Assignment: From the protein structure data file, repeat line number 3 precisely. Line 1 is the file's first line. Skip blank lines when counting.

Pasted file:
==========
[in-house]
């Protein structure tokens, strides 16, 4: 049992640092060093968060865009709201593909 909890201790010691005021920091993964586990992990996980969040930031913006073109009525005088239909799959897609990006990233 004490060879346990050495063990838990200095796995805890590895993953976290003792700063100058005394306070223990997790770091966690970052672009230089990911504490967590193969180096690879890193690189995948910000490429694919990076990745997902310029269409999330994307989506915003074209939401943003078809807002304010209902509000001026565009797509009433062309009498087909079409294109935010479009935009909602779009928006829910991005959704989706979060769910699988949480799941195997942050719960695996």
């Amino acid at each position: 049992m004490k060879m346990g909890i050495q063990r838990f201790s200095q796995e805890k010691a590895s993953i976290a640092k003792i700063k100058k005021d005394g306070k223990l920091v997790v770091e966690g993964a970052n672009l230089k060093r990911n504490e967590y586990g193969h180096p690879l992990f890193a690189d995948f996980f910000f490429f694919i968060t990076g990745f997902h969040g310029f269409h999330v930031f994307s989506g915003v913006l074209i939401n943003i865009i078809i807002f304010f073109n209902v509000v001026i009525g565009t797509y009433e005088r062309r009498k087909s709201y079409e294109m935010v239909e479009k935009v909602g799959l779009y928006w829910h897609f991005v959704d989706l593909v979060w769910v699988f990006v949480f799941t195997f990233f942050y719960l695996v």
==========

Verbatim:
């Amino acid at each position: 049992m004490k060879m346990g909890i050495q063990r838990f201790s200095q796995e805890k010691a590895s993953i976290a640092k003792i700063k100058k005021d005394g306070k223990l920091v997790v770091e966690g993964a970052n672009l230089k060093r990911n504490e967590y586990g193969h180096p690879l992990f890193a690189d995948f996980f910000f490429f694919i968060t990076g990745f997902h969040g310029f269409h999330v930031f994307s989506g915003v913006l074209i939401n943003i865009i078809i807002f304010f073109n209902v509000v001026i009525g565009t797509y009433e005088r062309r009498k087909s709201y079409e294109m935010v239909e479009k935009v909602g799959l779009y928006w829910h897609f991005v959704d989706l593909v979060w769910v699988f990006v949480f799941t195997f990233f942050y719960l695996v």